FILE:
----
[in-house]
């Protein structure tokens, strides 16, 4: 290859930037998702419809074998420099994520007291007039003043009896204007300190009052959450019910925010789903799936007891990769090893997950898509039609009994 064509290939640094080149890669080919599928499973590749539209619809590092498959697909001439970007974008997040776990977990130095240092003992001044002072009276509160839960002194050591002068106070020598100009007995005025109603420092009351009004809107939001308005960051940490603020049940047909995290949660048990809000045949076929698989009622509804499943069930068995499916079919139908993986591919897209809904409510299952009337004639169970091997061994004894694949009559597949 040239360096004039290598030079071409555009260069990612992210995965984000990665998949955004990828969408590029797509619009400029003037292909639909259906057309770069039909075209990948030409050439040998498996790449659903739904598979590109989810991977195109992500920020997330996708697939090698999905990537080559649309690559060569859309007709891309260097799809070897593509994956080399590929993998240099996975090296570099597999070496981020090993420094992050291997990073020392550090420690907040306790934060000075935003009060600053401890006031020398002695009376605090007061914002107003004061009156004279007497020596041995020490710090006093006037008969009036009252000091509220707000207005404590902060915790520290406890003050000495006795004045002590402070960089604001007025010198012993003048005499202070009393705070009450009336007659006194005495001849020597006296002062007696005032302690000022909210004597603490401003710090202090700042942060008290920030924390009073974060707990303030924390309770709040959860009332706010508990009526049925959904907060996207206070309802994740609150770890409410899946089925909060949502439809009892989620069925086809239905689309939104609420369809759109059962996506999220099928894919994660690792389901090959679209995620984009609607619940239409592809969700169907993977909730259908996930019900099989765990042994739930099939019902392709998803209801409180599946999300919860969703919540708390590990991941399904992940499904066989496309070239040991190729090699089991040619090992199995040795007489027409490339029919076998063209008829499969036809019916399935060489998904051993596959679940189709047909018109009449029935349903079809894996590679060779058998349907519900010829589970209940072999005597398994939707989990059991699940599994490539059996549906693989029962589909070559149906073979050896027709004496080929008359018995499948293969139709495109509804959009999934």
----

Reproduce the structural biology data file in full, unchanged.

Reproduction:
[in-house]
């Protein structure tokens, strides 16, 4: 290859930037998702419809074998420099994520007291007039003043009896204007300190009052959450019910925010789903799936007891990769090893997950898509039609009994 064509290939640094080149890669080919599928499973590749539209619809590092498959697909001439970007974008997040776990977990130095240092003992001044002072009276509160839960002194050591002068106070020598100009007995005025109603420092009351009004809107939001308005960051940490603020049940047909995290949660048990809000045949076929698989009622509804499943069930068995499916079919139908993986591919897209809904409510299952009337004639169970091997061994004894694949009559597949 040239360096004039290598030079071409555009260069990612992210995965984000990665998949955004990828969408590029797509619009400029003037292909639909259906057309770069039909075209990948030409050439040998498996790449659903739904598979590109989810991977195109992500920020997330996708697939090698999905990537080559649309690559060569859309007709891309260097799809070897593509994956080399590929993998240099996975090296570099597999070496981020090993420094992050291997990073020392550090420690907040306790934060000075935003009060600053401890006031020398002695009376605090007061914002107003004061009156004279007497020596041995020490710090006093006037008969009036009252000091509220707000207005404590902060915790520290406890003050000495006795004045002590402070960089604001007025010198012993003048005499202070009393705070009450009336007659006194005495001849020597006296002062007696005032302690000022909210004597603490401003710090202090700042942060008290920030924390009073974060707990303030924390309770709040959860009332706010508990009526049925959904907060996207206070309802994740609150770890409410899946089925909060949502439809009892989620069925086809239905689309939104609420369809759109059962996506999220099928894919994660690792389901090959679209995620984009609607619940239409592809969700169907993977909730259908996930019900099989765990042994739930099939019902392709998803209801409180599946999300919860969703919540708390590990991941399904992940499904066989496309070239040991190729090699089991040619090992199995040795007489027409490339029919076998063209008829499969036809019916399935060489998904051993596959679940189709047909018109009449029935349903079809894996590679060779058998349907519900010829589970209940072999005597398994939707989990059991699940599994490539059996549906693989029962589909070559149906073979050896027709004496080929008359018995499948293969139709495109509804959009999934």